Most of these RV fails are something you may expect to see from a newcomer to the RV camping world. In reality, a couple of these particular fails were committed by drivers with some experience. What this tells us is that everyone needs to be careful and pay attention – no matter how new you are to RVing or how long you’ve been around.
There is a lot that can be said and asked about this particular photo. We get that your bathroom is right there behind you so you don’t need to use theirs. But really, “How lazy are you?” Park that rig and go inside to order. Now every hungry driver behind you that actually CAN make that turn has to do the parking or go elsewhere for their food.
Even more questions after seeing this scary set-up. Maybe this driver has X-ray vision or does he enjoy looking through two windshields? Doesn’t he know that most travel trailers have a hitch IN BACK that is made for this rack. This is just an ugly wreck waiting to happen. Steer wide of this guy – he probably doesn’t even know you’re there.
Know Your Limits
It appears this driver missed the class in elementary school when they covered measurement. You know, when they teach you unimportant things like height, length and width. “If you are approximately 12 to 14 feet tall, can you go under a bridge that is only 8 feet tall – without bending or smacking your head?” Of course, it appears he may have also had this camper RV on the truck backwards as well. Don’t skip school people.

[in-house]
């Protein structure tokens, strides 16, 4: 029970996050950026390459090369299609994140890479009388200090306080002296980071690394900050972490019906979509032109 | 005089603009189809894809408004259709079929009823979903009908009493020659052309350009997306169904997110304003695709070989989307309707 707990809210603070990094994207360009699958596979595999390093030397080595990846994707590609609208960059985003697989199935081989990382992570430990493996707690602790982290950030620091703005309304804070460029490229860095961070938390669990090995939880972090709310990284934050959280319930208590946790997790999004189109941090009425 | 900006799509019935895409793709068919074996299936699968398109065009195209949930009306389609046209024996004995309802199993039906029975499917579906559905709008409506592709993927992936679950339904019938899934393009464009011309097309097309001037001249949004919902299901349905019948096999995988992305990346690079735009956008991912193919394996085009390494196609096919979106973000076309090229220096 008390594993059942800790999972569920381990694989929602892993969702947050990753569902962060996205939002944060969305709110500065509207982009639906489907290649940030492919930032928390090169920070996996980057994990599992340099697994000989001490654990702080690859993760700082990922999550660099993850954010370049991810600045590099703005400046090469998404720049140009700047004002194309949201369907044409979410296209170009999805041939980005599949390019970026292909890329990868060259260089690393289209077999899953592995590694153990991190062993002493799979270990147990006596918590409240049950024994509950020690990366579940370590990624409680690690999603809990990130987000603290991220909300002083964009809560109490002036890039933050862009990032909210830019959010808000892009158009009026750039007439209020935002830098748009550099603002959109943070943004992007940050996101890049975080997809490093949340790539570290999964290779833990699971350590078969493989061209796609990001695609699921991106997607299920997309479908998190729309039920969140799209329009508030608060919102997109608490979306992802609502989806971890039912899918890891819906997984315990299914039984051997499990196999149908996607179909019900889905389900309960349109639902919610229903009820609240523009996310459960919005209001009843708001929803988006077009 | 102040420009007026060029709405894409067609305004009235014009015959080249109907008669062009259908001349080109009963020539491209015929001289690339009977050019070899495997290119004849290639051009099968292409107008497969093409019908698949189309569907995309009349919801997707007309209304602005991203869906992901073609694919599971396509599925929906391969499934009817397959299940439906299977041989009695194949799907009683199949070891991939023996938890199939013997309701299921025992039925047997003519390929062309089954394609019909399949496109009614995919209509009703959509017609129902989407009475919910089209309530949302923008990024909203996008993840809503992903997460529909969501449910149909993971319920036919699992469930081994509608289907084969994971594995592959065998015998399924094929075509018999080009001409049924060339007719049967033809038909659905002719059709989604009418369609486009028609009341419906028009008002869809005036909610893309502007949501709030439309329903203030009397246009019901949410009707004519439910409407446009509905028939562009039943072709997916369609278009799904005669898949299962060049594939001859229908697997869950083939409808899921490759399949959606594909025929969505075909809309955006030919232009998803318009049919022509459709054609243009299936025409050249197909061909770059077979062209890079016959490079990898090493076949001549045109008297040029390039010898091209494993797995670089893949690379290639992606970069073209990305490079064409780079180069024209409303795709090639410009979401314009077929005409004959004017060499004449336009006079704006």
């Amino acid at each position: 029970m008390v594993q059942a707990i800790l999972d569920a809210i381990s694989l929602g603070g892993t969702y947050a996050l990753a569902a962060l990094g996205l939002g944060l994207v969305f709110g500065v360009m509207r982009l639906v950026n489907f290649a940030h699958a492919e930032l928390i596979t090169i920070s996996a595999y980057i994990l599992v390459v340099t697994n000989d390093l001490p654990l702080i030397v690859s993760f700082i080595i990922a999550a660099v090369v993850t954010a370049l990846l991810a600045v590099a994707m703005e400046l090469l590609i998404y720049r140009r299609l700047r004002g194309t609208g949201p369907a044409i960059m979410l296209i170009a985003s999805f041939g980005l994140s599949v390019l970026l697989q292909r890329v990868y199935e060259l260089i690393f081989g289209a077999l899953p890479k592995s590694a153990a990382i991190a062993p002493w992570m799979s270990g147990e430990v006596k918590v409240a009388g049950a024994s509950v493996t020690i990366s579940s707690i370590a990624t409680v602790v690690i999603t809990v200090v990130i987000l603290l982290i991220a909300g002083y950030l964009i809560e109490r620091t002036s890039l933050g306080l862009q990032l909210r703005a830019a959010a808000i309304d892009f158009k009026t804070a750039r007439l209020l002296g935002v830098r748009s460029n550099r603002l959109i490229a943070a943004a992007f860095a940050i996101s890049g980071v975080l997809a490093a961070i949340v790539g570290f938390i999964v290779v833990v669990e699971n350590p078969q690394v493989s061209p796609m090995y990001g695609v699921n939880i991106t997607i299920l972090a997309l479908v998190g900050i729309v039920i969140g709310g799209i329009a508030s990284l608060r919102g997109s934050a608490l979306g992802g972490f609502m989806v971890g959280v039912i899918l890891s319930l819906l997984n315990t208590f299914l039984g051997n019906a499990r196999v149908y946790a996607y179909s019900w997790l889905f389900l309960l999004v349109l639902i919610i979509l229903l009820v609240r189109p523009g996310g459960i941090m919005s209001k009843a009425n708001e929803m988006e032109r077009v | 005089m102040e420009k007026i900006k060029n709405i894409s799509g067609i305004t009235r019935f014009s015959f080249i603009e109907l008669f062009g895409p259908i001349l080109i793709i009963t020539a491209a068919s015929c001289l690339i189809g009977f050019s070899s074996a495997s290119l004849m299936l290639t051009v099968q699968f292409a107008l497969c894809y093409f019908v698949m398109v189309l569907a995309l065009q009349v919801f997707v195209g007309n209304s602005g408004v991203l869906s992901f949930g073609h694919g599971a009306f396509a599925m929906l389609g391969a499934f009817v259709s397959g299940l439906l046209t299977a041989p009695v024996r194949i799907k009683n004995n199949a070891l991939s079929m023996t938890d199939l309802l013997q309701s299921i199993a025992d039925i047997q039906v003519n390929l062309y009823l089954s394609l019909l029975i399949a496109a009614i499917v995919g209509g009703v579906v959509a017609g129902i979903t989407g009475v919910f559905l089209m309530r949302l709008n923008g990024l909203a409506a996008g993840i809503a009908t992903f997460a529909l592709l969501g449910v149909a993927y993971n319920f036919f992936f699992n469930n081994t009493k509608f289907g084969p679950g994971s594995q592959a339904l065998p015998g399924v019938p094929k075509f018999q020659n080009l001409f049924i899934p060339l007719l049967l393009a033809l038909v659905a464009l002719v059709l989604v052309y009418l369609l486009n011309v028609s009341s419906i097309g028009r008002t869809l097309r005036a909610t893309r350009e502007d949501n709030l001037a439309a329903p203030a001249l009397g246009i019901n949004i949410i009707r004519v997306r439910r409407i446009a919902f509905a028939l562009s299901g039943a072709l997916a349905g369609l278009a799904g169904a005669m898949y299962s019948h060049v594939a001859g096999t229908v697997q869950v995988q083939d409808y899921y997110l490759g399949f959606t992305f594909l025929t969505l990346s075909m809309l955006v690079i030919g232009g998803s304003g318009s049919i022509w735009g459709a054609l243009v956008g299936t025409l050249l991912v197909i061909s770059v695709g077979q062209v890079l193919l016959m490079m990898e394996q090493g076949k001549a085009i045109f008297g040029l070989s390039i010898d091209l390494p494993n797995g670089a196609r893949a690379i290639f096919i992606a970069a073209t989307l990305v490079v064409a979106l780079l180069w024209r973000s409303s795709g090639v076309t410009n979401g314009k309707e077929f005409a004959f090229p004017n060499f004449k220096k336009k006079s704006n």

This photo is the number 1 most common RV fail. As you spend more time around RVers of all experience levels, you will witness the jackknifing of lots of rigs. Drivers of trucks pulling travel trailers and motorhomes pulling toads will both be guilty. Know BEFORE you go into a turn. The guy in this truck got himself into quite a pickle. Good luck getting out of it without some bumps, bruises and paint scrapes.
Tight Turn Ahead
While this situation may or may not have been this guy’s fault, it does illustrate the importance of knowing your rig. A full-size pickup combined with an extra-long fifth wheel trailer makes for a pretty big rig. When you are forced to make a tight turn on a curve such as this one, you need to have A LOT of room. These long trailers don’t bend in the middle but they do crunch and dent very easily.
Major RV Fails Are Preventable
Don’t let these photos scare you away from embracing the RV life. These scenarios are all preventable. It’s a matter of a little prevention, a lot of paying attention and simply learning these a few important rules of RVing:
- ALWAYS ALWAYS ALWAYS know how you’re going to get OUT of a situation, parking lot, turn, etc. before going INTO it.
- Educate yourself regarding ALL of the operations of your chosen rig or rental RV – inside and out.
- Learn the height, width, length and weight of the rig.
- Test drive the RV or rig before you hit the road. Get used to the turn radius (or lack thereof) and how the rig drives or pulls.
- Know the rules of the road. You don’t want to have an accident or a ticket ruining your trip.
So now that you’ve had a primer on some common RV fails – don’t try this at home! Be smart, get smart and have a great trip.